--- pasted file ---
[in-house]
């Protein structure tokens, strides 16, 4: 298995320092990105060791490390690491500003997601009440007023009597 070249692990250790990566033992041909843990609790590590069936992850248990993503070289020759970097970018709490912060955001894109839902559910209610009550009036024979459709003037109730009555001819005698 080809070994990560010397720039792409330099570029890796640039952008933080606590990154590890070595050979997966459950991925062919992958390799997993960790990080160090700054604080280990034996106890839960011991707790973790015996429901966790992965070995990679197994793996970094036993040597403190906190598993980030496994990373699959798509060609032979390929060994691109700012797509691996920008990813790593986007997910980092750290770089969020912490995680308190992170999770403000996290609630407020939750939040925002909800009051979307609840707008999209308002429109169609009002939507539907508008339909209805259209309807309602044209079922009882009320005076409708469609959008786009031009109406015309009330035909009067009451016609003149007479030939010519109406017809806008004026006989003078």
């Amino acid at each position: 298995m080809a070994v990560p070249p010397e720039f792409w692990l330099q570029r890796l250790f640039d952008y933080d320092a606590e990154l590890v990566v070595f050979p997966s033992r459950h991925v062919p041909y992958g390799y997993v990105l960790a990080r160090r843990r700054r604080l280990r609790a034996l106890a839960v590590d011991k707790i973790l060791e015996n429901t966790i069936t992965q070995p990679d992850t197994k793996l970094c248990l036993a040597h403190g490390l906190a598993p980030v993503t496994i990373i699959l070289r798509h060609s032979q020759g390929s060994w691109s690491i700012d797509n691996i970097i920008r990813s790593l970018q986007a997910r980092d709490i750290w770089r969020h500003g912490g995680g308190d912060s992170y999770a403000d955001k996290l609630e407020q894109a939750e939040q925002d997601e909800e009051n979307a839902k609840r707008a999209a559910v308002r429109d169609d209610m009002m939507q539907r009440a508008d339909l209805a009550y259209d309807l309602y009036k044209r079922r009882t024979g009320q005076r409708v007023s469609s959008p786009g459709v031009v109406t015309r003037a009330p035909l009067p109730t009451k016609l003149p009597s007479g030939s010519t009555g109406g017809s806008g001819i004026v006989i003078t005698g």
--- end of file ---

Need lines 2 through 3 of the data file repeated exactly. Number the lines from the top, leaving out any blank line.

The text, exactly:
């Protein structure tokens, strides 16, 4: 298995320092990105060791490390690491500003997601009440007023009597 070249692990250790990566033992041909843990609790590590069936992850248990993503070289020759970097970018709490912060955001894109839902559910209610009550009036024979459709003037109730009555001819005698 080809070994990560010397720039792409330099570029890796640039952008933080606590990154590890070595050979997966459950991925062919992958390799997993960790990080160090700054604080280990034996106890839960011991707790973790015996429901966790992965070995990679197994793996970094036993040597403190906190598993980030496994990373699959798509060609032979390929060994691109700012797509691996920008990813790593986007997910980092750290770089969020912490995680308190992170999770403000996290609630407020939750939040925002909800009051979307609840707008999209308002429109169609009002939507539907508008339909209805259209309807309602044209079922009882009320005076409708469609959008786009031009109406015309009330035909009067009451016609003149007479030939010519109406017809806008004026006989003078």
């Amino acid at each position: 298995m080809a070994v990560p070249p010397e720039f792409w692990l330099q570029r890796l250790f640039d952008y933080d320092a606590e990154l590890v990566v070595f050979p997966s033992r459950h991925v062919p041909y992958g390799y997993v990105l960790a990080r160090r843990r700054r604080l280990r609790a034996l106890a839960v590590d011991k707790i973790l060791e015996n429901t966790i069936t992965q070995p990679d992850t197994k793996l970094c248990l036993a040597h403190g490390l906190a598993p980030v993503t496994i990373i699959l070289r798509h060609s032979q020759g390929s060994w691109s690491i700012d797509n691996i970097i920008r990813s790593l970018q986007a997910r980092d709490i750290w770089r969020h500003g912490g995680g308190d912060s992170y999770a403000d955001k996290l609630e407020q894109a939750e939040q925002d997601e909800e009051n979307a839902k609840r707008a999209a559910v308002r429109d169609d209610m009002m939507q539907r009440a508008d339909l209805a009550y259209d309807l309602y009036k044209r079922r009882t024979g009320q005076r409708v007023s469609s959008p786009g459709v031009v109406t015309r003037a009330p035909l009067p109730t009451k016609l003149p009597s007479g030939s010519t009555g109406g017809s806008g001819i004026v006989i003078t005698g």